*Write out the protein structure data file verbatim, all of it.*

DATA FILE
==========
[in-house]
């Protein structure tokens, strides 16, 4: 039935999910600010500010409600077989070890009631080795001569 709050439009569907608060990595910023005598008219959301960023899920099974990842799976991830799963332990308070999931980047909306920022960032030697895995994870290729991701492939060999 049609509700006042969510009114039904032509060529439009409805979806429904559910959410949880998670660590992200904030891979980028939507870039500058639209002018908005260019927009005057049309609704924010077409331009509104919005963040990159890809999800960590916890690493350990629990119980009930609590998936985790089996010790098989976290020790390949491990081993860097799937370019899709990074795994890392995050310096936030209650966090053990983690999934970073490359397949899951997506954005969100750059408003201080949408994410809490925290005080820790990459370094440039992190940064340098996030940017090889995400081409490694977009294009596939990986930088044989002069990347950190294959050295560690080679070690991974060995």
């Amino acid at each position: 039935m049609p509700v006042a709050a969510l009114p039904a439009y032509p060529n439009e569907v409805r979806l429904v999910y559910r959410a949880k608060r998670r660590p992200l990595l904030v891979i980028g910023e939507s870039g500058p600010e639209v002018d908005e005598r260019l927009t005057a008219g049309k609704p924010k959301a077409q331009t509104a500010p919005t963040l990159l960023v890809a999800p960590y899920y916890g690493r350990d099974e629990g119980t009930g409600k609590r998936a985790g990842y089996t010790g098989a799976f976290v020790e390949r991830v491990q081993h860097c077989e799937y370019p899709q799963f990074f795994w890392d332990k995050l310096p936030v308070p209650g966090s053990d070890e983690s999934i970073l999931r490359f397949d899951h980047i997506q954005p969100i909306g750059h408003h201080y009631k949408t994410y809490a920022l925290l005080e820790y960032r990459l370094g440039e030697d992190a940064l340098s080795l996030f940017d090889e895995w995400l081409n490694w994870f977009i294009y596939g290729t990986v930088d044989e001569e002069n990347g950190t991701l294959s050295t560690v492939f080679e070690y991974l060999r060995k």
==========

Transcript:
[in-house]
């Protein structure tokens, strides 16, 4: 039935999910600010500010409600077989070890009631080795001569 709050439009569907608060990595910023005598008219959301960023899920099974990842799976991830799963332990308070999931980047909306920022960032030697895995994870290729991701492939060999 049609509700006042969510009114039904032509060529439009409805979806429904559910959410949880998670660590992200904030891979980028939507870039500058639209002018908005260019927009005057049309609704924010077409331009509104919005963040990159890809999800960590916890690493350990629990119980009930609590998936985790089996010790098989976290020790390949491990081993860097799937370019899709990074795994890392995050310096936030209650966090053990983690999934970073490359397949899951997506954005969100750059408003201080949408994410809490925290005080820790990459370094440039992190940064340098996030940017090889995400081409490694977009294009596939990986930088044989002069990347950190294959050295560690080679070690991974060995």
């Amino acid at each position: 039935m049609p509700v006042a709050a969510l009114p039904a439009y032509p060529n439009e569907v409805r979806l429904v999910y559910r959410a949880k608060r998670r660590p992200l990595l904030v891979i980028g910023e939507s870039g500058p600010e639209v002018d908005e005598r260019l927009t005057a008219g049309k609704p924010k959301a077409q331009t509104a500010p919005t963040l990159l960023v890809a999800p960590y899920y916890g690493r350990d099974e629990g119980t009930g409600k609590r998936a985790g990842y089996t010790g098989a799976f976290v020790e390949r991830v491990q081993h860097c077989e799937y370019p899709q799963f990074f795994w890392d332990k995050l310096p936030v308070p209650g966090s053990d070890e983690s999934i970073l999931r490359f397949d899951h980047i997506q954005p969100i909306g750059h408003h201080y009631k949408t994410y809490a920022l925290l005080e820790y960032r990459l370094g440039e030697d992190a940064l340098s080795l996030f940017d090889e895995w995400l081409n490694w994870f977009i294009y596939g290729t990986v930088d044989e001569e002069n990347g950190t991701l294959s050295t560690v492939f080679e070690y991974l060999r060995k």